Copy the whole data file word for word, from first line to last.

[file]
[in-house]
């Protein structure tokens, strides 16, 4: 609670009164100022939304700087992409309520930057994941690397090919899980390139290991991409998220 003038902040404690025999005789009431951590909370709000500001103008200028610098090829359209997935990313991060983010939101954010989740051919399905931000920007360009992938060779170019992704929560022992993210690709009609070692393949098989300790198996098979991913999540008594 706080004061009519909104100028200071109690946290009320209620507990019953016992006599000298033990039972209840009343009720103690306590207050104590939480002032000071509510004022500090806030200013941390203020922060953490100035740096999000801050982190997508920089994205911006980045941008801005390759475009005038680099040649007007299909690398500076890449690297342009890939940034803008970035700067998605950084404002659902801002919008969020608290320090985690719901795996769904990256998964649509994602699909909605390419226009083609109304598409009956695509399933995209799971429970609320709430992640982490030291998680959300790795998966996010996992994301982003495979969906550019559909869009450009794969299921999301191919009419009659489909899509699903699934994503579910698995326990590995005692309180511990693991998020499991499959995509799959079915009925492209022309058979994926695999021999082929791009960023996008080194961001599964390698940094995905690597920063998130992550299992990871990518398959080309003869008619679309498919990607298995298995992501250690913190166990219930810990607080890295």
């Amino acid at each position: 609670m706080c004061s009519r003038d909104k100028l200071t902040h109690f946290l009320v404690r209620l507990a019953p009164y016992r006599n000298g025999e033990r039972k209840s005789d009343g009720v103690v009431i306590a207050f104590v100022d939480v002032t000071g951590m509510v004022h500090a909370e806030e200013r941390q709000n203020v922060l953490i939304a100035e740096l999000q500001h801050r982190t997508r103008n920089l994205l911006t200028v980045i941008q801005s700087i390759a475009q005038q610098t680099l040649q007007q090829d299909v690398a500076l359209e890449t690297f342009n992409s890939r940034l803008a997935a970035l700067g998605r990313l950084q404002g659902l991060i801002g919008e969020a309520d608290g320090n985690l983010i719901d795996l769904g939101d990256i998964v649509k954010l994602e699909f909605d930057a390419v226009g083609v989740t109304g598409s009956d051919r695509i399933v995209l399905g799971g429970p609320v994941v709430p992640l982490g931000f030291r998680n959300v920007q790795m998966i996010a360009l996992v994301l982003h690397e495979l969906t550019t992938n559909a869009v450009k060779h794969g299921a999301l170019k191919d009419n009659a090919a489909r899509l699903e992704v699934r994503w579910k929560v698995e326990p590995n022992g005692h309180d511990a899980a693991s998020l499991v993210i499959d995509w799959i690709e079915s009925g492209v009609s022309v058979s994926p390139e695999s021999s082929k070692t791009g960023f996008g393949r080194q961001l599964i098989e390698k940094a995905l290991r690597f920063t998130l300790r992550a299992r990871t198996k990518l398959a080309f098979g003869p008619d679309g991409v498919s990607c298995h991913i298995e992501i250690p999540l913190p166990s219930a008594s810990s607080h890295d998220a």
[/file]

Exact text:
[in-house]
């Protein structure tokens, strides 16, 4: 609670009164100022939304700087992409309520930057994941690397090919899980390139290991991409998220 003038902040404690025999005789009431951590909370709000500001103008200028610098090829359209997935990313991060983010939101954010989740051919399905931000920007360009992938060779170019992704929560022992993210690709009609070692393949098989300790198996098979991913999540008594 706080004061009519909104100028200071109690946290009320209620507990019953016992006599000298033990039972209840009343009720103690306590207050104590939480002032000071509510004022500090806030200013941390203020922060953490100035740096999000801050982190997508920089994205911006980045941008801005390759475009005038680099040649007007299909690398500076890449690297342009890939940034803008970035700067998605950084404002659902801002919008969020608290320090985690719901795996769904990256998964649509994602699909909605390419226009083609109304598409009956695509399933995209799971429970609320709430992640982490030291998680959300790795998966996010996992994301982003495979969906550019559909869009450009794969299921999301191919009419009659489909899509699903699934994503579910698995326990590995005692309180511990693991998020499991499959995509799959079915009925492209022309058979994926695999021999082929791009960023996008080194961001599964390698940094995905690597920063998130992550299992990871990518398959080309003869008619679309498919990607298995298995992501250690913190166990219930810990607080890295």
């Amino acid at each position: 609670m706080c004061s009519r003038d909104k100028l200071t902040h109690f946290l009320v404690r209620l507990a019953p009164y016992r006599n000298g025999e033990r039972k209840s005789d009343g009720v103690v009431i306590a207050f104590v100022d939480v002032t000071g951590m509510v004022h500090a909370e806030e200013r941390q709000n203020v922060l953490i939304a100035e740096l999000q500001h801050r982190t997508r103008n920089l994205l911006t200028v980045i941008q801005s700087i390759a475009q005038q610098t680099l040649q007007q090829d299909v690398a500076l359209e890449t690297f342009n992409s890939r940034l803008a997935a970035l700067g998605r990313l950084q404002g659902l991060i801002g919008e969020a309520d608290g320090n985690l983010i719901d795996l769904g939101d990256i998964v649509k954010l994602e699909f909605d930057a390419v226009g083609v989740t109304g598409s009956d051919r695509i399933v995209l399905g799971g429970p609320v994941v709430p992640l982490g931000f030291r998680n959300v920007q790795m998966i996010a360009l996992v994301l982003h690397e495979l969906t550019t992938n559909a869009v450009k060779h794969g299921a999301l170019k191919d009419n009659a090919a489909r899509l699903e992704v699934r994503w579910k929560v698995e326990p590995n022992g005692h309180d511990a899980a693991s998020l499991v993210i499959d995509w799959i690709e079915s009925g492209v009609s022309v058979s994926p390139e695999s021999s082929k070692t791009g960023f996008g393949r080194q961001l599964i098989e390698k940094a995905l290991r690597f920063t998130l300790r992550a299992r990871t198996k990518l398959a080309f098979g003869p008619d679309g991409v498919s990607c298995h991913i298995e992501i250690p999540l913190p166990s219930a008594s810990s607080h890295d998220a």